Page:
DANVILLE — A longtime Danville couple has donated $50,000 to fund an annual scholarship at Danville Area Community College.
Dr. David Dillman — an ophthalmologist, owner of Dillman Eye Care Associates in Danville and a former DACC trustee — and his wife, Cheryl Vergin — a former cancer researcher, who helped establish her husband's practice — created the Dillman/Vergin Family Scholarship Fund.
The fund will provide $1,000 scholarships through the DACC Foundation. It will be awareded to a full- or part-time student who has a B average and demonstrates determination, inner motivation, good communication skills and the ability to achieve. Preference will be given to someone who is involved in extracurricular activities or athletics or works part-time.
The new scholarship first was announced in the fall of 2012 when it was awarded to the first recipient. However, foundation officials didn't release the donation amount until this week.
Foundation officials said they're grateful for the couple's gift, and said it will provide life-changing opportunities for students.
"Finances are the single biggest obstacle to obtaining a college education," Executive Director Tracy Wahlfeldt said. "Dr. Dillman and Ms. Vergin and other donors like them provide the wrecking ball that knocks down those walls between students and their educational goals. Their scholarship dollars build bridges to achievement, and we are tremendously grateful for their commitment."
In the 2012-13 academic year, the foundation awarded a record-breaking 372 scholarships valued at more than $342,000. While the number of scholarships awarded was higher than ever before, Waldfeldt said there still are unmet needs.
"Continuing growth of new scholarships such as the Dillman/Vergin Family Scholarship is essential to meeting the ever-growing need for financial support of students."
Dillman and Vergin moved to Danville in the early 1980s. Over the last 30 years, they raised their two daughters; built their business, which celebrated 30 years in 2011; and contributed their time and resources to improving the community, according to Wahlfeldt.
Known as an innovator in his field, Dillman has been committed to bringing advances in cataract surgery to the local community. Recently, he added ReLACS, the latest computer-driven laser technology for cataract surgery, and became one of only two practices to offer the service outside of the Chicago area. The other is near St. Louis.
Vergin was trained in microbiology and did cancer research at the Mayo Clinic, where she met Dillman. She helped her husband establish his business in the early years, then turned her attention to raising the couple's daughters and actively supporting community organizations.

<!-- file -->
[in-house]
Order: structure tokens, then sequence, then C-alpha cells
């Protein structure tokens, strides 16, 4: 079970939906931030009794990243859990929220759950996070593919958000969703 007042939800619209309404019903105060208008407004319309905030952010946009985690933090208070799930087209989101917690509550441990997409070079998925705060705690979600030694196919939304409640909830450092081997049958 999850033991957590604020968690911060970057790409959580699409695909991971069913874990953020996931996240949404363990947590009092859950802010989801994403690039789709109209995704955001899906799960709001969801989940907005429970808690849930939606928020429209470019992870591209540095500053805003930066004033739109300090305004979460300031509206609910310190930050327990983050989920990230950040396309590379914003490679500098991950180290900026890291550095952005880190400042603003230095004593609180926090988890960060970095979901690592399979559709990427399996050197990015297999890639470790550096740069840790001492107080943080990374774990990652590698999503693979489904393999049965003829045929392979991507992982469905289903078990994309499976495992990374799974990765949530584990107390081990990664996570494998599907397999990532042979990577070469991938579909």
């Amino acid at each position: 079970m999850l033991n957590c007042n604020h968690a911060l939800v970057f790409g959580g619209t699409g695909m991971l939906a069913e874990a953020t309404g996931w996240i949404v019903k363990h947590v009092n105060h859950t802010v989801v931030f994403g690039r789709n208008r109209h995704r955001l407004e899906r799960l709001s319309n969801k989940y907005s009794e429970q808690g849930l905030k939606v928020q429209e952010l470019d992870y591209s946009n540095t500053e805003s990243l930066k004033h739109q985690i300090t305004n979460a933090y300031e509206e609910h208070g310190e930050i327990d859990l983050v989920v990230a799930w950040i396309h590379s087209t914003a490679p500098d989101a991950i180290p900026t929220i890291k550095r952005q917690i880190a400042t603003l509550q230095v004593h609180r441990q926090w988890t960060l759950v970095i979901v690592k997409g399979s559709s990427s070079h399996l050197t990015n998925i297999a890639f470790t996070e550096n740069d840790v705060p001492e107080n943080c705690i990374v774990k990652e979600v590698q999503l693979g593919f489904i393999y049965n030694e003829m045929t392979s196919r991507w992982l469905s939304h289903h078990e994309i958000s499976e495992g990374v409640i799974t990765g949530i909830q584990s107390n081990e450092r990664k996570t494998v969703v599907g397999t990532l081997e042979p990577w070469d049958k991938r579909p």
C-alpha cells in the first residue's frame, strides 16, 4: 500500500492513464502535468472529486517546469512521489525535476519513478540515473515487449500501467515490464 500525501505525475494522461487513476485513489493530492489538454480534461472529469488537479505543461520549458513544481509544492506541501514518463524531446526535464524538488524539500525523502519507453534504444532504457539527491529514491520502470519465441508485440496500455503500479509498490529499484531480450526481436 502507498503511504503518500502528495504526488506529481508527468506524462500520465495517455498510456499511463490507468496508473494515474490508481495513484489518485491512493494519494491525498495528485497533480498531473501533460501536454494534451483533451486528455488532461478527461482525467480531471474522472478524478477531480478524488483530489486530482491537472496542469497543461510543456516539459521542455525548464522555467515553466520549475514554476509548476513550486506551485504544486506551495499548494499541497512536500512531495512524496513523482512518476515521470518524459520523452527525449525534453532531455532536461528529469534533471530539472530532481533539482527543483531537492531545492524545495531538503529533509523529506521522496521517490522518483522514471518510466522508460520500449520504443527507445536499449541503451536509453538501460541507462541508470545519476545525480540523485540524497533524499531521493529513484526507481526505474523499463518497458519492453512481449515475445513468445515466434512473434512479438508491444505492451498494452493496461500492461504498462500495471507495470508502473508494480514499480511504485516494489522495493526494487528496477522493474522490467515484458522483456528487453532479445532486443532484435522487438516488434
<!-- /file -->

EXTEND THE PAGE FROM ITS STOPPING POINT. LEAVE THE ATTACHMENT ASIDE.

Vergin currently serves on the Vermilion County Conservation District Foundation's board of directors.
The couple is well-known for their love of Newfoundland dogs, which Dillman has raised for 38 years. It was through the dogs that they first made a connection to DACC.
Dillman recalled that the dogs' first veterinarian was Dr. George Richards, who chaired the DACC board of trustees at the time.
"We played a little golf together, and he invited me to lunch with him and Dr. Ron Lingle, then president of DACC," Dillman said. "George told me a lot about the college and asked if I would run for a vacant seat on the board. It was an easy decision. George is so persuasive and passionate about the college."
Dillman was elected to the board in 1987, and served a six-year term. Though his term ended 20 years ago, the couple remains committed to the college. They previously made a $25,000 donation in honor of five college employees.
And when personal computers first became prevalent at work and in homes, Vergin registered for computer classes at DACC. She said the people prompted her to support the college's mission.
"The people are wonderful," she said. "I'm very impressed with the instructors. They are enthusiastic and easy to contact if you are having trouble. I am in woman's group that is interested in education for women, including providing scholarships for women who are experiencing a life change that necessitates returning to school for new skills. I appreciate the work the college does in providing education and work skills for residents to stay in the community."
Vergin's husband echoed her sentiments.
"There are many fabulous people and organizations that do great things in Danville. But if I had to pick one organization that is the most far-reaching, both for the present and in the future, it would be this college. The college reaches out and positively impacts the community in so many ways."